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Hike in student loan interest rates raises concerns

Bill Foster
Peter Roskam
Congresswoman Tammy Duckworth and Earl Dowling, College of DuPage's associate of student affairs, listen as students describe their financial situations during a roundtable discussion on college affordability with students and administrators from local colleges on Thursday, May 2, 2013, at College of DuPage. | Jeff Cagle~For Sun-Times Media

With the U.S. Congress failing to act, interest rates on federally-subsidized student loans doubled this week.

Effective July 1, the rates for Federal Stafford Loans went from 3.4 to 6.8 percent, meaning that without congressional action, the 7 million students using the program will see a $4,000 increase on their average debt of $27,000.

Many area colleges, including College of DuPage, are taking action to notify parents and students applying for the fall semester what might await them in the future.

“The Congress has had one whole year to work on this,” COD Associate Vice President for Student Affairs Earl Dowling said in a telephone interview. “College costs could go up.”

Dowling said that without the expense of living in dormitories, the effect on the traditional COD student should be minimal. But he noted that older students who might not qualify for Pell Grants or state grants, and didn’t have the option of living in their parent’s home, might think twice about financing their living expenses with rates doubling.

Dowling stressed that the effect was likely to be felt as the start of fall semester drew closer, with parents questioning the added costs. He also said that the rate hike couldn’t have come at a more inopportune time.

First, students in the modern age carry significantly more credit card debt than those of earlier generations, he said. Complicating matters is that with the economy still lagging, and no real improvement in sight, the students could no longer count on the lucrative jobs that were previously thought to be the payoff for their student loan investments.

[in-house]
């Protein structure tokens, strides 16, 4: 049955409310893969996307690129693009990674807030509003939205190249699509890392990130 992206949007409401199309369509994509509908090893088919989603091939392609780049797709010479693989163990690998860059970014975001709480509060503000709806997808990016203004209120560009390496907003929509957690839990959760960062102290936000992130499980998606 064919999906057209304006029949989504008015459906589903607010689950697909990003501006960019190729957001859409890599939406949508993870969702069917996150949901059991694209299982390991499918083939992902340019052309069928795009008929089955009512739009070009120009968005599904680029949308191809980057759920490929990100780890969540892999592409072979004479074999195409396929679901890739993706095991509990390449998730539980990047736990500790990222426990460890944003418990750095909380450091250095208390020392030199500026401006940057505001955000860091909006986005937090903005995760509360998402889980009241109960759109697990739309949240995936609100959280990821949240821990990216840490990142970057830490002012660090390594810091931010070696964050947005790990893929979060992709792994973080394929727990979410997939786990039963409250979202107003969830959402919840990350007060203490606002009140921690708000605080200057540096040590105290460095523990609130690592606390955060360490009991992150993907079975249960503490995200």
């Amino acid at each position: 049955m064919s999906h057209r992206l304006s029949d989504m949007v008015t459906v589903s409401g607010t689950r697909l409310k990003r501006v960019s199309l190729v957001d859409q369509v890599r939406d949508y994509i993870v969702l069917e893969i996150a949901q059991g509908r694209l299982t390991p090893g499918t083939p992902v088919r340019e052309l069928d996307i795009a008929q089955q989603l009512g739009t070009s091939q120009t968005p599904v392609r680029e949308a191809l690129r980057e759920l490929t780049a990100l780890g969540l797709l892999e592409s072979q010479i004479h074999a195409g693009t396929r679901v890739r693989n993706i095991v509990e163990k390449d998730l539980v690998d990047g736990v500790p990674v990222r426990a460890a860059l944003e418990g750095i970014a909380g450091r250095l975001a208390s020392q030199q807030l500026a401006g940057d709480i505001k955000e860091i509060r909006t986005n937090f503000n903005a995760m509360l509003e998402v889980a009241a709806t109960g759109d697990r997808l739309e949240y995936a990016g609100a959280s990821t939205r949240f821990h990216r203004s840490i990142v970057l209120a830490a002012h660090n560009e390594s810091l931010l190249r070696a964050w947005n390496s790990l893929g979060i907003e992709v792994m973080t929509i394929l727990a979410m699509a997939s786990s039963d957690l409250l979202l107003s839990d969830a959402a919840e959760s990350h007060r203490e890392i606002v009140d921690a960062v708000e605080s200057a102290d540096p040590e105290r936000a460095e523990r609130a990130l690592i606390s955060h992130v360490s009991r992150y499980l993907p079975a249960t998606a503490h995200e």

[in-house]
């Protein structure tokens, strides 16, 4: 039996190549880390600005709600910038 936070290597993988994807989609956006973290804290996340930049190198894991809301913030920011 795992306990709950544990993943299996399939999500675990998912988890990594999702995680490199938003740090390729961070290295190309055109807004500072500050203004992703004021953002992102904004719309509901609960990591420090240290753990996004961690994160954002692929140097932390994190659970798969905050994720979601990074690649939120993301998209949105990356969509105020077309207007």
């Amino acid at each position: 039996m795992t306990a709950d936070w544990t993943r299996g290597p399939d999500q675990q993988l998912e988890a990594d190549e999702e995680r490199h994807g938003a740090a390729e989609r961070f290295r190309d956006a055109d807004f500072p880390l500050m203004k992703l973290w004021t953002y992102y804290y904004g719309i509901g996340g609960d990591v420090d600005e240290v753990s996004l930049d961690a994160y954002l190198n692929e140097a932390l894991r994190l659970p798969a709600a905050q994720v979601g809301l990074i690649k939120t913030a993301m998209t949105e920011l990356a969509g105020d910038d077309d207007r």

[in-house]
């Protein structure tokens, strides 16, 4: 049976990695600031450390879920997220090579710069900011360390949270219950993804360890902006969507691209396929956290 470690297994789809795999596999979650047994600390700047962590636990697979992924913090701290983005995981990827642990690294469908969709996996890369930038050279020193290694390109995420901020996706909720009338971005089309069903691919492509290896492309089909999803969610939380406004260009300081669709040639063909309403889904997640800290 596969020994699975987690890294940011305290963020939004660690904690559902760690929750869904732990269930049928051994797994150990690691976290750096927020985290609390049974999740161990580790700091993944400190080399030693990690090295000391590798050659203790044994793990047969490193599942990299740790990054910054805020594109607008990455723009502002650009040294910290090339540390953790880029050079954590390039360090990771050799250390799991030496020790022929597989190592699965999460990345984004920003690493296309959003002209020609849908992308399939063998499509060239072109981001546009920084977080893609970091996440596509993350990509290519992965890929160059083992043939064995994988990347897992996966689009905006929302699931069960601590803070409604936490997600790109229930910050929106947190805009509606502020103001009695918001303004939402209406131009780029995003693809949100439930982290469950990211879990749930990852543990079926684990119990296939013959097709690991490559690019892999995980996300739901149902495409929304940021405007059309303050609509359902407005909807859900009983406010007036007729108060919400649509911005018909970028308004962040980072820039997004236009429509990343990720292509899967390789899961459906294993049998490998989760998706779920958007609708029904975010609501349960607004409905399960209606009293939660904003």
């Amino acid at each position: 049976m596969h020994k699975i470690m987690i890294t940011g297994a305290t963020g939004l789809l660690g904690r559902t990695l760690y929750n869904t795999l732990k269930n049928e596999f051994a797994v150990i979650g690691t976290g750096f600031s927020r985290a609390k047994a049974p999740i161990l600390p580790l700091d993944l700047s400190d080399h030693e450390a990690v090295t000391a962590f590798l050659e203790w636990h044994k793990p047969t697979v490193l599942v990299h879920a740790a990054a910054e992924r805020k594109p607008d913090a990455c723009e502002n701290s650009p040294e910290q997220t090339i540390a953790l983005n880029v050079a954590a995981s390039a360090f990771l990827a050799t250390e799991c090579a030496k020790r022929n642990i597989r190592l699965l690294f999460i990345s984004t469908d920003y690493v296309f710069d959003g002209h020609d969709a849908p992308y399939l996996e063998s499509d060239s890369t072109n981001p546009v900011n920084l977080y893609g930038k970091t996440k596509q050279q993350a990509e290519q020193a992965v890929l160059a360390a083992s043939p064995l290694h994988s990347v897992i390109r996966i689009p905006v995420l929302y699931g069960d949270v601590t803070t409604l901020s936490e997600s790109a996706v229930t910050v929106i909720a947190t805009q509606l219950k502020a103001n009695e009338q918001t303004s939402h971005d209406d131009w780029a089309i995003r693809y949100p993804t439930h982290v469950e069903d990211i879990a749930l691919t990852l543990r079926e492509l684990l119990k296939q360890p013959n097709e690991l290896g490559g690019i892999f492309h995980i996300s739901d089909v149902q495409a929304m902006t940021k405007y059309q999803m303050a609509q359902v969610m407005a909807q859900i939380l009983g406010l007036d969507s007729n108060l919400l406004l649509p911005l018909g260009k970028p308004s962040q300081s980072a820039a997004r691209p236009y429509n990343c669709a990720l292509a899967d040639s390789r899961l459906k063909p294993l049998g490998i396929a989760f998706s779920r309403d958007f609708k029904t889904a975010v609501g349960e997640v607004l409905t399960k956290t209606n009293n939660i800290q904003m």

“Are we going to have to make a change in our college plans,” is the question Dowling said many would struggle to answer.

Local congressional representatives are split on what to do about the problem.

U.S. Rep. Bill Foster (D-Naperville) in April cosponsored H.R 1595, the Student Loan Relief Act, which would freeze interest rates for two years, but blames the Republican-controlled House of Representatives for refusing to act on it.

Foster also signed a discharge petition recently to force the House to vote on the bill and voted no on H.R. 1911, a Republican initiative that he said would still increase the average student’s debt by $2,000.

“We have some of the best opportunities in the world in the U.S.,” Foster said in a press statement. “But we must ensure that they are not financially out of reach for our students.”

Rep. Peter Roskam (R-Wheaton) counters that H.R. 1911 is not just a two-year, stopgap solution solution, but a permanent fix that would relieve legislators from having to revisit the issue on a regular basis.

Moreover, read an email from Roskam’s office, the Republican plan would eliminate the statutory fix on interest rates and tie the rates to 10-year Treasury bills, a proposal backed by none other than President Barack Obama.

“The Republican-led House is the only chamber to pass legislation aimed at preventing the student loan rate hike on

July 1,” Stephanie Genco Kittredge, communications officer for Roskam, said by phone from Washington, D.C.. “Our bill, which ties rates to the markets, is based on an idea contained in President Obama’s recent budget proposal and should have been an easy bipartisan win had not Democrats not put party infighting before the needs of students.”

Congress reconvenes Monday.

 

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